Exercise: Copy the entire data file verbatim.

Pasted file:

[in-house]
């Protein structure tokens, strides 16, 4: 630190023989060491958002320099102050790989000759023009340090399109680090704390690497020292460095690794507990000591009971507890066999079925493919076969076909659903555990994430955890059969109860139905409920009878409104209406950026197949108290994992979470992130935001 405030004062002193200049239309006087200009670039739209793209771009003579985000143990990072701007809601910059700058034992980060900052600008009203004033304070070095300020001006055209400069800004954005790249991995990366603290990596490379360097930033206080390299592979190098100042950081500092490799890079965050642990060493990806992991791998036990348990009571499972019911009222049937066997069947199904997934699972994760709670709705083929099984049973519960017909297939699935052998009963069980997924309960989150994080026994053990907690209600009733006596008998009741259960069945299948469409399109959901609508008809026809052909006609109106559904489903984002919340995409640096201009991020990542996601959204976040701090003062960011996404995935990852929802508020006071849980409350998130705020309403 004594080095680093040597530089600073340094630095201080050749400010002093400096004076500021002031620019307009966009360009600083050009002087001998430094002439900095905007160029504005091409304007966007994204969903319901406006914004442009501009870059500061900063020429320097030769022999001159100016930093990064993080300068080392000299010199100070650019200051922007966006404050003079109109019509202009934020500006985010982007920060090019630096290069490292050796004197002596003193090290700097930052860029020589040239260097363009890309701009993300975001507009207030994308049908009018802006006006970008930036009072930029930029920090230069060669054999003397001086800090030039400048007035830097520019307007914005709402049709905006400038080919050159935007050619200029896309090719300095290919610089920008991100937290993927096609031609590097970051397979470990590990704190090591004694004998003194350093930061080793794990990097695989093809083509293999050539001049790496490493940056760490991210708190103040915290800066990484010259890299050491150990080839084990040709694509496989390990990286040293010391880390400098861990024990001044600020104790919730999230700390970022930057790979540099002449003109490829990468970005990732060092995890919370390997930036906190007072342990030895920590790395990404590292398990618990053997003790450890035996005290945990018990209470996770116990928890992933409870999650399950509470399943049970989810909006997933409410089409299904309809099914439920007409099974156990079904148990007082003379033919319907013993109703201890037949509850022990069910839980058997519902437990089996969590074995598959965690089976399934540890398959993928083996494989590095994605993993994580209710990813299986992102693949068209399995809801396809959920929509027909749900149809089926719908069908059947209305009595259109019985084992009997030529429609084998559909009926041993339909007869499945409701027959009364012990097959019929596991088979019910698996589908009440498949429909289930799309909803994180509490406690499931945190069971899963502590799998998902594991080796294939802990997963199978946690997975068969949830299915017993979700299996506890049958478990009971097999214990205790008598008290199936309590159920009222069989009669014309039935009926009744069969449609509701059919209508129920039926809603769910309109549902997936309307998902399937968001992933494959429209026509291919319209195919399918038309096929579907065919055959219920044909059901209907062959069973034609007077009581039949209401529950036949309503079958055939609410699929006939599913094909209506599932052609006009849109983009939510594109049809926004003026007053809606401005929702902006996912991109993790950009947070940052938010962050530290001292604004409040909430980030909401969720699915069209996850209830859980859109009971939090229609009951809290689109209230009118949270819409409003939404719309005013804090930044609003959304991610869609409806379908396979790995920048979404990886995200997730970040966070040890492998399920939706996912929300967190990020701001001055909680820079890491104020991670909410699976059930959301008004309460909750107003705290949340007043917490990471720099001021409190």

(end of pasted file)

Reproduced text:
[in-house]
């Protein structure tokens, strides 16, 4: 630190023989060491958002320099102050790989000759023009340090399109680090704390690497020292460095690794507990000591009971507890066999079925493919076969076909659903555990994430955890059969109860139905409920009878409104209406950026197949108290994992979470992130935001 405030004062002193200049239309006087200009670039739209793209771009003579985000143990990072701007809601910059700058034992980060900052600008009203004033304070070095300020001006055209400069800004954005790249991995990366603290990596490379360097930033206080390299592979190098100042950081500092490799890079965050642990060493990806992991791998036990348990009571499972019911009222049937066997069947199904997934699972994760709670709705083929099984049973519960017909297939699935052998009963069980997924309960989150994080026994053990907690209600009733006596008998009741259960069945299948469409399109959901609508008809026809052909006609109106559904489903984002919340995409640096201009991020990542996601959204976040701090003062960011996404995935990852929802508020006071849980409350998130705020309403 004594080095680093040597530089600073340094630095201080050749400010002093400096004076500021002031620019307009966009360009600083050009002087001998430094002439900095905007160029504005091409304007966007994204969903319901406006914004442009501009870059500061900063020429320097030769022999001159100016930093990064993080300068080392000299010199100070650019200051922007966006404050003079109109019509202009934020500006985010982007920060090019630096290069490292050796004197002596003193090290700097930052860029020589040239260097363009890309701009993300975001507009207030994308049908009018802006006006970008930036009072930029930029920090230069060669054999003397001086800090030039400048007035830097520019307007914005709402049709905006400038080919050159935007050619200029896309090719300095290919610089920008991100937290993927096609031609590097970051397979470990590990704190090591004694004998003194350093930061080793794990990097695989093809083509293999050539001049790496490493940056760490991210708190103040915290800066990484010259890299050491150990080839084990040709694509496989390990990286040293010391880390400098861990024990001044600020104790919730999230700390970022930057790979540099002449003109490829990468970005990732060092995890919370390997930036906190007072342990030895920590790395990404590292398990618990053997003790450890035996005290945990018990209470996770116990928890992933409870999650399950509470399943049970989810909006997933409410089409299904309809099914439920007409099974156990079904148990007082003379033919319907013993109703201890037949509850022990069910839980058997519902437990089996969590074995598959965690089976399934540890398959993928083996494989590095994605993993994580209710990813299986992102693949068209399995809801396809959920929509027909749900149809089926719908069908059947209305009595259109019985084992009997030529429609084998559909009926041993339909007869499945409701027959009364012990097959019929596991088979019910698996589908009440498949429909289930799309909803994180509490406690499931945190069971899963502590799998998902594991080796294939802990997963199978946690997975068969949830299915017993979700299996506890049958478990009971097999214990205790008598008290199936309590159920009222069989009669014309039935009926009744069969449609509701059919209508129920039926809603769910309109549902997936309307998902399937968001992933494959429209026509291919319209195919399918038309096929579907065919055959219920044909059901209907062959069973034609007077009581039949209401529950036949309503079958055939609410699929006939599913094909209506599932052609006009849109983009939510594109049809926004003026007053809606401005929702902006996912991109993790950009947070940052938010962050530290001292604004409040909430980030909401969720699915069209996850209830859980859109009971939090229609009951809290689109209230009118949270819409409003939404719309005013804090930044609003959304991610869609409806379908396979790995920048979404990886995200997730970040966070040890492998399920939706996912929300967190990020701001001055909680820079890491104020991670909410699976059930959301008004309460909750107003705290949340007043917490990471720099001021409190």